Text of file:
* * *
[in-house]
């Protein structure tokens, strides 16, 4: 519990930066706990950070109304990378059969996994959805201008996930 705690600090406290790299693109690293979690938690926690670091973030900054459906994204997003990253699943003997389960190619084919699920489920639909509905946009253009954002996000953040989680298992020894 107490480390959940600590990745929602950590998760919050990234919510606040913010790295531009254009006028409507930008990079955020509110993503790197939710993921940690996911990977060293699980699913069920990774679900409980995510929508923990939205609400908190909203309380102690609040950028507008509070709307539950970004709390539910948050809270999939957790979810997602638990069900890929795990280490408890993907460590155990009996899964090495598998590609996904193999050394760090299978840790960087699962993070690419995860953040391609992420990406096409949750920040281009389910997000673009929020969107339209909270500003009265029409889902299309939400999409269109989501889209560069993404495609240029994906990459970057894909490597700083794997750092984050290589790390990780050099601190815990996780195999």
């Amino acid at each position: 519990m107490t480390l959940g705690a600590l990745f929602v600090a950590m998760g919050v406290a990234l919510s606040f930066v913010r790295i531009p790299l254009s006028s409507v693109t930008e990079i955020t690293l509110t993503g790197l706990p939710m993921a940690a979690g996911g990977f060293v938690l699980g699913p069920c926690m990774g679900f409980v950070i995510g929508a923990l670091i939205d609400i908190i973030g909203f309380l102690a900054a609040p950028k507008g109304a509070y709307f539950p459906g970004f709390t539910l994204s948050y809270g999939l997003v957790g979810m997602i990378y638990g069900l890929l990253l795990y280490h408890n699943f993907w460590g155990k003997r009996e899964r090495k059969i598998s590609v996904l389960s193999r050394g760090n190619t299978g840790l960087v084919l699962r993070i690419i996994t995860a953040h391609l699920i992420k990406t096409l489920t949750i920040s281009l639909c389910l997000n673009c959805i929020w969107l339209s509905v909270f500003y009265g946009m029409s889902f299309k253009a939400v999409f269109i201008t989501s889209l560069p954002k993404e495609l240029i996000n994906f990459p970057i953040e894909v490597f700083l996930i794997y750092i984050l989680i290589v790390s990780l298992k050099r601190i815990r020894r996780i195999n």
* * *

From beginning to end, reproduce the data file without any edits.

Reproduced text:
[in-house]
């Protein structure tokens, strides 16, 4: 519990930066706990950070109304990378059969996994959805201008996930 705690600090406290790299693109690293979690938690926690670091973030900054459906994204997003990253699943003997389960190619084919699920489920639909509905946009253009954002996000953040989680298992020894 107490480390959940600590990745929602950590998760919050990234919510606040913010790295531009254009006028409507930008990079955020509110993503790197939710993921940690996911990977060293699980699913069920990774679900409980995510929508923990939205609400908190909203309380102690609040950028507008509070709307539950970004709390539910948050809270999939957790979810997602638990069900890929795990280490408890993907460590155990009996899964090495598998590609996904193999050394760090299978840790960087699962993070690419995860953040391609992420990406096409949750920040281009389910997000673009929020969107339209909270500003009265029409889902299309939400999409269109989501889209560069993404495609240029994906990459970057894909490597700083794997750092984050290589790390990780050099601190815990996780195999």
């Amino acid at each position: 519990m107490t480390l959940g705690a600590l990745f929602v600090a950590m998760g919050v406290a990234l919510s606040f930066v913010r790295i531009p790299l254009s006028s409507v693109t930008e990079i955020t690293l509110t993503g790197l706990p939710m993921a940690a979690g996911g990977f060293v938690l699980g699913p069920c926690m990774g679900f409980v950070i995510g929508a923990l670091i939205d609400i908190i973030g909203f309380l102690a900054a609040p950028k507008g109304a509070y709307f539950p459906g970004f709390t539910l994204s948050y809270g999939l997003v957790g979810m997602i990378y638990g069900l890929l990253l795990y280490h408890n699943f993907w460590g155990k003997r009996e899964r090495k059969i598998s590609v996904l389960s193999r050394g760090n190619t299978g840790l960087v084919l699962r993070i690419i996994t995860a953040h391609l699920i992420k990406t096409l489920t949750i920040s281009l639909c389910l997000n673009c959805i929020w969107l339209s509905v909270f500003y009265g946009m029409s889902f299309k253009a939400v999409f269109i201008t989501s889209l560069p954002k993404e495609l240029i996000n994906f990459p970057i953040e894909v490597f700083l996930i794997y750092i984050l989680i290589v790390s990780l298992k050099r601190i815990r020894r996780i195999n």